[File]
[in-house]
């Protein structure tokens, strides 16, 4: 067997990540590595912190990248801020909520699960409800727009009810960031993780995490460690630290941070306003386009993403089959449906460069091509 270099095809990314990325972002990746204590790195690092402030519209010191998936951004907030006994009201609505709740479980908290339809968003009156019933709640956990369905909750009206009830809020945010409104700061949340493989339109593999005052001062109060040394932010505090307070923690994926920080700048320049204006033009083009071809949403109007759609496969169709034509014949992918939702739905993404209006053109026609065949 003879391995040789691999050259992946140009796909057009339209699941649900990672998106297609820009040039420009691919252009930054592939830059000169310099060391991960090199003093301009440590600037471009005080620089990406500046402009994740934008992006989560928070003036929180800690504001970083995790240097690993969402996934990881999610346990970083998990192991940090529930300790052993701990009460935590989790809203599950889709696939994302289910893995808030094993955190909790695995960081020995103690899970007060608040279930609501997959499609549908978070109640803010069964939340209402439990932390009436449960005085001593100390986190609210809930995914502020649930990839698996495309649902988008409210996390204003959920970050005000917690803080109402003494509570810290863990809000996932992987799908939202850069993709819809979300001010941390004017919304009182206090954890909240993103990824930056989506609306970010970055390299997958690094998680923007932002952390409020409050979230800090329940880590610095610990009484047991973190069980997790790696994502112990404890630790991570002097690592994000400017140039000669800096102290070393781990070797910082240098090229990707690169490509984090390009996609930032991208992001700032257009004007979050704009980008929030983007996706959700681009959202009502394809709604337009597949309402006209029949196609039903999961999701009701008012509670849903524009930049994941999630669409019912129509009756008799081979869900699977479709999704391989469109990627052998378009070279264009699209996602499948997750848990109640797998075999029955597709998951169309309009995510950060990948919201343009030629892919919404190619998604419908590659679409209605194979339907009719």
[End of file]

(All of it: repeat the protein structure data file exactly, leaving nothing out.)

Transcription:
[in-house]
């Protein structure tokens, strides 16, 4: 067997990540590595912190990248801020909520699960409800727009009810960031993780995490460690630290941070306003386009993403089959449906460069091509 270099095809990314990325972002990746204590790195690092402030519209010191998936951004907030006994009201609505709740479980908290339809968003009156019933709640956990369905909750009206009830809020945010409104700061949340493989339109593999005052001062109060040394932010505090307070923690994926920080700048320049204006033009083009071809949403109007759609496969169709034509014949992918939702739905993404209006053109026609065949 003879391995040789691999050259992946140009796909057009339209699941649900990672998106297609820009040039420009691919252009930054592939830059000169310099060391991960090199003093301009440590600037471009005080620089990406500046402009994740934008992006989560928070003036929180800690504001970083995790240097690993969402996934990881999610346990970083998990192991940090529930300790052993701990009460935590989790809203599950889709696939994302289910893995808030094993955190909790695995960081020995103690899970007060608040279930609501997959499609549908978070109640803010069964939340209402439990932390009436449960005085001593100390986190609210809930995914502020649930990839698996495309649902988008409210996390204003959920970050005000917690803080109402003494509570810290863990809000996932992987799908939202850069993709819809979300001010941390004017919304009182206090954890909240993103990824930056989506609306970010970055390299997958690094998680923007932002952390409020409050979230800090329940880590610095610990009484047991973190069980997790790696994502112990404890630790991570002097690592994000400017140039000669800096102290070393781990070797910082240098090229990707690169490509984090390009996609930032991208992001700032257009004007979050704009980008929030983007996706959700681009959202009502394809709604337009597949309402006209029949196609039903999961999701009701008012509670849903524009930049994941999630669409019912129509009756008799081979869900699977479709999704391989469109990627052998378009070279264009699209996602499948997750848990109640797998075999029955597709998951169309309009995510950060990948919201343009030629892919919404190619998604419908590659679409209605194979339907009719």